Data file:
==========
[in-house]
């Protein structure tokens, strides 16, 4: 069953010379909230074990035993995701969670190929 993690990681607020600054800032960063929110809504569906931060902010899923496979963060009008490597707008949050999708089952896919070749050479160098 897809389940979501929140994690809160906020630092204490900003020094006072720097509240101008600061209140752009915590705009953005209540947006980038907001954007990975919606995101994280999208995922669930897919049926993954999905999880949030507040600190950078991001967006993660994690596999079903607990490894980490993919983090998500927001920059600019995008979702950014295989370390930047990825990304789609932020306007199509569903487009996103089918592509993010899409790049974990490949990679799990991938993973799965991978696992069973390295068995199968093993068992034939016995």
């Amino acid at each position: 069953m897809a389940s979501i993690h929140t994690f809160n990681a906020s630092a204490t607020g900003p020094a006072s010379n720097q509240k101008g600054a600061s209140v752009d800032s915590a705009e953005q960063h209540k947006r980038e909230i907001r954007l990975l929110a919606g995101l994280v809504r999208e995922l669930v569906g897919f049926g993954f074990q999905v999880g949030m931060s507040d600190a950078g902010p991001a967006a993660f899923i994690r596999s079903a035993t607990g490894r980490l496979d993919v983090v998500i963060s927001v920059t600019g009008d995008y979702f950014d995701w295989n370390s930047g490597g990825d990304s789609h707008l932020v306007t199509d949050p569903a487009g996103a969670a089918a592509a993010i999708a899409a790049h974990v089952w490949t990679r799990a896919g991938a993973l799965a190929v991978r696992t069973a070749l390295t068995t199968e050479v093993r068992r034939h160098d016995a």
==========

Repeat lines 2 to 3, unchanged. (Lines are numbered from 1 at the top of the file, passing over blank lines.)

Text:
């Protein structure tokens, strides 16, 4: 069953010379909230074990035993995701969670190929 993690990681607020600054800032960063929110809504569906931060902010899923496979963060009008490597707008949050999708089952896919070749050479160098 897809389940979501929140994690809160906020630092204490900003020094006072720097509240101008600061209140752009915590705009953005209540947006980038907001954007990975919606995101994280999208995922669930897919049926993954999905999880949030507040600190950078991001967006993660994690596999079903607990490894980490993919983090998500927001920059600019995008979702950014295989370390930047990825990304789609932020306007199509569903487009996103089918592509993010899409790049974990490949990679799990991938993973799965991978696992069973390295068995199968093993068992034939016995």
């Amino acid at each position: 069953m897809a389940s979501i993690h929140t994690f809160n990681a906020s630092a204490t607020g900003p020094a006072s010379n720097q509240k101008g600054a600061s209140v752009d800032s915590a705009e953005q960063h209540k947006r980038e909230i907001r954007l990975l929110a919606g995101l994280v809504r999208e995922l669930v569906g897919f049926g993954f074990q999905v999880g949030m931060s507040d600190a950078g902010p991001a967006a993660f899923i994690r596999s079903a035993t607990g490894r980490l496979d993919v983090v998500i963060s927001v920059t600019g009008d995008y979702f950014d995701w295989n370390s930047g490597g990825d990304s789609h707008l932020v306007t199509d949050p569903a487009g996103a969670a089918a592509a993010i999708a899409a790049h974990v089952w490949t990679r799990a896919g991938a993973l799965a190929v991978r696992t069973a070749l390295t068995t199968e050479v093993r068992r034939h160098d016995a």